Newgrange in the eerie early morning mist that rolls up from the River Boyne. Four of the stones of the Great Circle are visible, as are several of the post holes from the later neolithic timber henge beside Newgrange.

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Article by Tom Ray
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The mythology of Newgrange

'As he spoke, he paused before a great mound grown over with trees, and around it silver clear in the moonlight were immense stones piled, the remains of an original circle, and there was a dark, low, narrow entrance leading therein. "This was my palace. In days past many a one plucked ere the purple flower of magic and the fruit of the tree of life. . ." And even as he spoke, a light began to glow and to pervade the cave, and to obliterate the stone walls and the antique hieroglyphics engraven thereon, and to melt the earthen floor into itself like a fiery sun suddenly uprisen within the world, and there was everywhere a wandering ecstasy of sound: light and sound were one; light had a voice, and the music hung glittering in the air . . . "I am Aengus; men call me the Young. I am the sunlight in the heart, the moonlight in the mind; I am the light at the end of every dream, the voice for ever calling to come away; I am desire beyond joy or tears. Come with me, come with me: I will make you immortal; for my palace opens into the Gardens of the Sun, and there are the fire-fountains which quench the heart's desire in rapture."'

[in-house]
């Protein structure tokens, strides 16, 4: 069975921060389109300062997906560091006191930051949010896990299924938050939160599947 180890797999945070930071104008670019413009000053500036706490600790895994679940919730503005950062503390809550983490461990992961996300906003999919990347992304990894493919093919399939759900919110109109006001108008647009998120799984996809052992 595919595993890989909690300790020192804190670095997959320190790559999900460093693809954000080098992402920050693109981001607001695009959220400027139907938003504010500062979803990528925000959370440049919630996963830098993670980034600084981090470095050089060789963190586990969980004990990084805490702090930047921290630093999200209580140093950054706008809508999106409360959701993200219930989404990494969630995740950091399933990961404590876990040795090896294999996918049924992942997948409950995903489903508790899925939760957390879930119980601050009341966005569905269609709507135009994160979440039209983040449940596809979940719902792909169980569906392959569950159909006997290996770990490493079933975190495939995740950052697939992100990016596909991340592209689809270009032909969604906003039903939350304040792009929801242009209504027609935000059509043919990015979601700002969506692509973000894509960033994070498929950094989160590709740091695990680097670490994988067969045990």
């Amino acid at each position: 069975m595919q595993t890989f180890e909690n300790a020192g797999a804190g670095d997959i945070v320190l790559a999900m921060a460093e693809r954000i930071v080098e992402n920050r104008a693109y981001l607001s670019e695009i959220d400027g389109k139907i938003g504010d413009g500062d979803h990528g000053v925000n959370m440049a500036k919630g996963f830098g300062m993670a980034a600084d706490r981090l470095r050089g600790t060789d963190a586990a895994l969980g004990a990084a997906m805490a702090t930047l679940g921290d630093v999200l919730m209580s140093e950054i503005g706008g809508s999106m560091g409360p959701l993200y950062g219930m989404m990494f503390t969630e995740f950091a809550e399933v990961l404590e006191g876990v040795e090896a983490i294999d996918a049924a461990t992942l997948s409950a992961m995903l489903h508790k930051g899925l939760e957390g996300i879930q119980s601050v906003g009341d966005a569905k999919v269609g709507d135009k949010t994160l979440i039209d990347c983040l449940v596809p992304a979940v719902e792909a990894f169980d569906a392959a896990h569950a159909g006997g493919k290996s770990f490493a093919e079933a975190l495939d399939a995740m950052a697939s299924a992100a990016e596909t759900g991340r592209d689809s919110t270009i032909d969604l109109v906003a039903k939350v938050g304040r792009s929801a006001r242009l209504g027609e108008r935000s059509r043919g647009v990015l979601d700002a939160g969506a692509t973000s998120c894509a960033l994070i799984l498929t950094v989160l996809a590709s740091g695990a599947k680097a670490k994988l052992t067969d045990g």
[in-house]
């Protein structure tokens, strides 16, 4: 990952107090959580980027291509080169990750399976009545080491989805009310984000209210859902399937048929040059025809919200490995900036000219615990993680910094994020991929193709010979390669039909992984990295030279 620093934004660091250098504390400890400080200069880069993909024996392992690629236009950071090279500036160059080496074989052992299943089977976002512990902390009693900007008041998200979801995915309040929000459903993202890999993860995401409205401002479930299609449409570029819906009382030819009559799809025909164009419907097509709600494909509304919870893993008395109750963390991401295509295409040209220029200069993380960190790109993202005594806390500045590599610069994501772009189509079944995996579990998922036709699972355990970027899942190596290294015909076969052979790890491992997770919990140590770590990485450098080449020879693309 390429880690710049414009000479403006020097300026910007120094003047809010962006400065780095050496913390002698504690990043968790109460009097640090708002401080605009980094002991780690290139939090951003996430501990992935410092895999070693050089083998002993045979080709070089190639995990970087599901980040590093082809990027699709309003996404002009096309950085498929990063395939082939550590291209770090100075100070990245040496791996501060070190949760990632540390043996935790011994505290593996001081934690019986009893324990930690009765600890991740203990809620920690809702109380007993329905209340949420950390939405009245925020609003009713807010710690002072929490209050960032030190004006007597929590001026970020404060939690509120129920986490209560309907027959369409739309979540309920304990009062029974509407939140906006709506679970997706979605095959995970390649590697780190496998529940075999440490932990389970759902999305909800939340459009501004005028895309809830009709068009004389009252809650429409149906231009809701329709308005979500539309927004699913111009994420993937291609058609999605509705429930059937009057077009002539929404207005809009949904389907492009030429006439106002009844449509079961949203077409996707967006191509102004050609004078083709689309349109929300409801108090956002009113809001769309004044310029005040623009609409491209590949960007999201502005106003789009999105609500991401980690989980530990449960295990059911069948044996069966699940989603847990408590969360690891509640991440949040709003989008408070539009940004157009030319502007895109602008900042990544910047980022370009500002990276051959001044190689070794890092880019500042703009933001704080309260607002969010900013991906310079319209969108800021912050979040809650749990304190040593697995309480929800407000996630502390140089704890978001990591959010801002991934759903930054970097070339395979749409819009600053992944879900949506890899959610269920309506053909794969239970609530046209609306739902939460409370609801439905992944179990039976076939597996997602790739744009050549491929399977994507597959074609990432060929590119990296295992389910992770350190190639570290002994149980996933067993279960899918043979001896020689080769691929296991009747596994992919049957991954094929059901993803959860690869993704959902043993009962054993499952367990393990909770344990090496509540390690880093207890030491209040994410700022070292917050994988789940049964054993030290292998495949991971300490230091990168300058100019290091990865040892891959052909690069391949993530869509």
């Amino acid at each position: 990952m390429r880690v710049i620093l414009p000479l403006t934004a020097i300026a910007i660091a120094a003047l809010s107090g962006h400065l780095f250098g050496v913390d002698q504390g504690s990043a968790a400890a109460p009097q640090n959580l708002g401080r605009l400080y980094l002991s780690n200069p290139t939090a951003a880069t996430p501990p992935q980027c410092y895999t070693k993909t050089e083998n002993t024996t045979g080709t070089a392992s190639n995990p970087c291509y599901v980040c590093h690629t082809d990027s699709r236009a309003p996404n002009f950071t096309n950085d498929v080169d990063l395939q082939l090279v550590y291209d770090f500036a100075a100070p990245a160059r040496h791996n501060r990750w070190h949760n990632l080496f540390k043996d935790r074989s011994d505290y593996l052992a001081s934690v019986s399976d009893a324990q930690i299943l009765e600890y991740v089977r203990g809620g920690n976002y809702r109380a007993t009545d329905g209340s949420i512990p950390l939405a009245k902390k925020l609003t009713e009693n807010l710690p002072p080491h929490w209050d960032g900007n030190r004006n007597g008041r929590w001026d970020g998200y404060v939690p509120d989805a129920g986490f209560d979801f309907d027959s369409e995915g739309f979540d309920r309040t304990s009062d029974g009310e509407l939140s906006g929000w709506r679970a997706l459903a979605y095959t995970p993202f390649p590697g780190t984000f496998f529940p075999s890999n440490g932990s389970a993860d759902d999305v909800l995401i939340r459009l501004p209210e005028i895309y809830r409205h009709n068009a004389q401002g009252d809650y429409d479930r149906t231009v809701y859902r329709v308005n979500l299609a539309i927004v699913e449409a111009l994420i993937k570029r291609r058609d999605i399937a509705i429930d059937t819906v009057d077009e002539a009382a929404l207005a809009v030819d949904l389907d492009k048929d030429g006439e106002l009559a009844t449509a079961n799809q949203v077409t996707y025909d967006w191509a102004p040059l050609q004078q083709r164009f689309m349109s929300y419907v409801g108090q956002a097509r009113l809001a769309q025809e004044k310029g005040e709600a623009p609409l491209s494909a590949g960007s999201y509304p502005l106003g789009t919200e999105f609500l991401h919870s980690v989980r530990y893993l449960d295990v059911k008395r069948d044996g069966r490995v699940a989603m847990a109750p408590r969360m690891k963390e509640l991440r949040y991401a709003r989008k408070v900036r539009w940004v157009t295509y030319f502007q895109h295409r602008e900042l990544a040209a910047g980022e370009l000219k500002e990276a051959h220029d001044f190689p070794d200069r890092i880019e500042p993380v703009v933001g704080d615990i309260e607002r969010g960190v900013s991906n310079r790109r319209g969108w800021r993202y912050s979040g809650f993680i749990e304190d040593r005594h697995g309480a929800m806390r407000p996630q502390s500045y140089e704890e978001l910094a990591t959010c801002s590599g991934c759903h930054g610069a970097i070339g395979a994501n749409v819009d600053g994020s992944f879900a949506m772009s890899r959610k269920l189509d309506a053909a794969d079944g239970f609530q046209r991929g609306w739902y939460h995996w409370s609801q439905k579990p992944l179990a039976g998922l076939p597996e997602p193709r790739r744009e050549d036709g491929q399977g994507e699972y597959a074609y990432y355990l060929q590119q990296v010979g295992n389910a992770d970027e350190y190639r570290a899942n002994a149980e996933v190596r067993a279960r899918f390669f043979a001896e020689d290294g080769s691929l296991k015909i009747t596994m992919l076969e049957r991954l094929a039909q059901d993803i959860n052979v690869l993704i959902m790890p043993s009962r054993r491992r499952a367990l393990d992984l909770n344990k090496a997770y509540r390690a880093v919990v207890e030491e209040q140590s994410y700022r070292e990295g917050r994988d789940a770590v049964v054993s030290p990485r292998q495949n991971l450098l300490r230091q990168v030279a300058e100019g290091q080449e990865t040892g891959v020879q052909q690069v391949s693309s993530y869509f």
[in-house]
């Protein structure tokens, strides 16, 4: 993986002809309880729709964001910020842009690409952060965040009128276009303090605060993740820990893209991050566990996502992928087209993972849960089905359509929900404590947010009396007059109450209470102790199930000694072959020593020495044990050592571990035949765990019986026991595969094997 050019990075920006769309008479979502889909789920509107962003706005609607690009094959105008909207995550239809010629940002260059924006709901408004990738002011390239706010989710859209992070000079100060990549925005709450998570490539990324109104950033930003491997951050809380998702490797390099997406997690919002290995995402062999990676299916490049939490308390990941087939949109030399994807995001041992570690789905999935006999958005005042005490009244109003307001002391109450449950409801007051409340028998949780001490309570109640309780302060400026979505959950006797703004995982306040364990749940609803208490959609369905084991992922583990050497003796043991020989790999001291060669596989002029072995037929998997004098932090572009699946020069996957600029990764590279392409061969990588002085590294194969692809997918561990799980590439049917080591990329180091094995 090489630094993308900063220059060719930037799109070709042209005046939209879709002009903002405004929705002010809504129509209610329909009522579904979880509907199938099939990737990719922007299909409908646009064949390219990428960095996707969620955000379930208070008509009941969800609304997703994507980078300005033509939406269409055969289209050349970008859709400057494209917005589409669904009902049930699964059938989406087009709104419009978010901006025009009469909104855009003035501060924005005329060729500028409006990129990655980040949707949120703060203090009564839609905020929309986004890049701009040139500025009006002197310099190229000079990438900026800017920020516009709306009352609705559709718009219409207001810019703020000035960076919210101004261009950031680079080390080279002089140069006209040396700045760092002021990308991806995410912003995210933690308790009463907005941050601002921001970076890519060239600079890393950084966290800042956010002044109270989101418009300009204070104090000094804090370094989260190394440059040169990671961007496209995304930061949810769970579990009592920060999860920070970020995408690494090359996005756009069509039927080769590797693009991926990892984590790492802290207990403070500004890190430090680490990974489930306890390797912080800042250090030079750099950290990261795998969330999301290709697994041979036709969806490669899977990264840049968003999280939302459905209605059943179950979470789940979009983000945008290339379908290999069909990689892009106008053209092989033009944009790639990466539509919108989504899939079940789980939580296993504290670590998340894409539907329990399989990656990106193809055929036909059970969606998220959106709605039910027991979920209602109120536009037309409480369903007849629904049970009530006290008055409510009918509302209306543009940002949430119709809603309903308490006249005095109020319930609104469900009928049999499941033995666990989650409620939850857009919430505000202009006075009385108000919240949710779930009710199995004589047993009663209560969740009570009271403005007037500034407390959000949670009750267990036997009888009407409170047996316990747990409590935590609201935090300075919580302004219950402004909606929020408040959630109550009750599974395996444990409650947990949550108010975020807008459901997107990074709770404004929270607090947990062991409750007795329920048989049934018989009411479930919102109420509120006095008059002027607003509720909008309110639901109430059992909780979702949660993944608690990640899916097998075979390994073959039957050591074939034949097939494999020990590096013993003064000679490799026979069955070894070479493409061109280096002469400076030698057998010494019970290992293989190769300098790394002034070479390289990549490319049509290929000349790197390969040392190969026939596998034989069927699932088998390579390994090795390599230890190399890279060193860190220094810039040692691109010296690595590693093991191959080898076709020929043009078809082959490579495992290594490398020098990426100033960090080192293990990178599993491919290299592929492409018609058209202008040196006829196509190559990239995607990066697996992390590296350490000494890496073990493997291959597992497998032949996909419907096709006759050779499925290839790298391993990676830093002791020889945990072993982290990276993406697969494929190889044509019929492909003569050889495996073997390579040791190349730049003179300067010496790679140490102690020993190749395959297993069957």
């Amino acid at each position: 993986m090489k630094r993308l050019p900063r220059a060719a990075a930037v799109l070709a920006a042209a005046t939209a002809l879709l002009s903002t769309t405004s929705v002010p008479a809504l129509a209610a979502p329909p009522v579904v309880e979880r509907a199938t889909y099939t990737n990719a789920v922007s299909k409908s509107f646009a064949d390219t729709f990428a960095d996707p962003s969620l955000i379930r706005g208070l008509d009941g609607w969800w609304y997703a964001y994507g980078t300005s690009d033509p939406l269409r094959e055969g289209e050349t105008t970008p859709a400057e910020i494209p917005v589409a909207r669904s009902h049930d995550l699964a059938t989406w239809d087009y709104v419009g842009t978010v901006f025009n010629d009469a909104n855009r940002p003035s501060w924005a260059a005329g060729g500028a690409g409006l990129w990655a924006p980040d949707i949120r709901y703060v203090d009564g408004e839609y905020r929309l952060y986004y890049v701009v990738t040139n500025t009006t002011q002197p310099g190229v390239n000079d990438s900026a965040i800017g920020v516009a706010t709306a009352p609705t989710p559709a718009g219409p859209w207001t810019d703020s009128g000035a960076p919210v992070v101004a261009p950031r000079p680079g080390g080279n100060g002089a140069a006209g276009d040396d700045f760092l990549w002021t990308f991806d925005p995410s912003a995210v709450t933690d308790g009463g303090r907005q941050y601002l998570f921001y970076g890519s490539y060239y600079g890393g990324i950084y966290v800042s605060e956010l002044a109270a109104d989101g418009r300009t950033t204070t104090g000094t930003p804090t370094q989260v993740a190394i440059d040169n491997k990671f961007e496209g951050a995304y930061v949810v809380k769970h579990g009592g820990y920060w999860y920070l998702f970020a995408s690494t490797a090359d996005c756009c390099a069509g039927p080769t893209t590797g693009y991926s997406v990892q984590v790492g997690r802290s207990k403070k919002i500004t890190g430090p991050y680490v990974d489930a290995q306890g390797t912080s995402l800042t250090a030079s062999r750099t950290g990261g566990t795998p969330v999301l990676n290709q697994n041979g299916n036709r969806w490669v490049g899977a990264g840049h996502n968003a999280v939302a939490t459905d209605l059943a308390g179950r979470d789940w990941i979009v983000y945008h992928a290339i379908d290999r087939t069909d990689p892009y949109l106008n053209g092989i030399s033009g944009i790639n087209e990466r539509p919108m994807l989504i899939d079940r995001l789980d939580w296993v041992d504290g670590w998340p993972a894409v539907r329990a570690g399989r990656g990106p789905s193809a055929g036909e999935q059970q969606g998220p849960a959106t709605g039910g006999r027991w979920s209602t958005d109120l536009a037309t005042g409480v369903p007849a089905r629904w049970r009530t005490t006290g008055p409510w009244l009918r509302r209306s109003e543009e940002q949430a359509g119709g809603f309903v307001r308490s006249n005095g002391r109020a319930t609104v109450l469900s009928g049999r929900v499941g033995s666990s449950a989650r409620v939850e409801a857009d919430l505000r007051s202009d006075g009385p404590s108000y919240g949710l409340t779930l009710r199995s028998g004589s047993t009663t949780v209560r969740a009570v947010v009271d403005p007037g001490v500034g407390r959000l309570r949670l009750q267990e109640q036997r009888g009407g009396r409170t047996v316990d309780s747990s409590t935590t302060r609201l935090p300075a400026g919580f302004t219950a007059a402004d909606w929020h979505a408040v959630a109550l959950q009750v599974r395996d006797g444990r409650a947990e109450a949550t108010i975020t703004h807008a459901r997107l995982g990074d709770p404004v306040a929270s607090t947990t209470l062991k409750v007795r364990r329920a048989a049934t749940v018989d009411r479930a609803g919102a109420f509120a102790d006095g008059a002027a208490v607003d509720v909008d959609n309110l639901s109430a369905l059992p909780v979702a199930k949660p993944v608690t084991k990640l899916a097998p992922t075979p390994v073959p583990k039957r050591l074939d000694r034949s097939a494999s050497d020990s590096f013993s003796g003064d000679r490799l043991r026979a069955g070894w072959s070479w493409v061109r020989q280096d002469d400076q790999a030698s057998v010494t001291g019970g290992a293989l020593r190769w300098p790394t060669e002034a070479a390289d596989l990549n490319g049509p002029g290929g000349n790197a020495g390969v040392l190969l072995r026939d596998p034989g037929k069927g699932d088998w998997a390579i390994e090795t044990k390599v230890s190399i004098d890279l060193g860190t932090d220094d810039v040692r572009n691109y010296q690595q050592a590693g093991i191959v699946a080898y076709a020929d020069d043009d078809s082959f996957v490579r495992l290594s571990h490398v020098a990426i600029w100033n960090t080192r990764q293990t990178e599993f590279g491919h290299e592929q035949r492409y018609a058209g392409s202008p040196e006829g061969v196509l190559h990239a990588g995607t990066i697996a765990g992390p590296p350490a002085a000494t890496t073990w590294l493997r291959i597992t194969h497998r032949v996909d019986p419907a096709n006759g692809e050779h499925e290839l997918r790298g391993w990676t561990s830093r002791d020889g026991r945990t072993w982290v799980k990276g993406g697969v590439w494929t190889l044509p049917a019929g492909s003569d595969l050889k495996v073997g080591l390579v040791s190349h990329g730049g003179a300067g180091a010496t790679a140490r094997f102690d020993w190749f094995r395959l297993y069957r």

A. E.

The story of the original owners of Newgrange is lost in Ireland's misty pre-history. It is quite a famous place in medieval Irish mythology, and is mentioned many times in various texts and annals. It seems to have been more a famous site than Knowth or Dowth, though Newgrange escaped the plunderings by the Norsemen the other two mounds suffered as mentioned in the Annals of the Four Masters.

The mythological stories we have today come from medieval manuscripts compiled by Irish monks and scholars a thousand years ago. The myths are though by some to be the remenants of the iron age religious or spiritual beliefs. The first mythological owner of the Mansion on the Boyne was Elcmar the Druid, the husband of the Boann, the Goddess of the River Boyne. The Dagda, a fiesty, earthy god desired the beautiful Boann and he sent Elcmar was away on an errand. Then the Dagda appeared and courted Boann, and they slept together and concieved a child. So that her husband would not know about their affair, the Dagda, a marvellous magician, caused nine months to pass in one day, or the sun to stand still for nine months, and so Aongus Og, the Young God was born on the same day that he was concieved: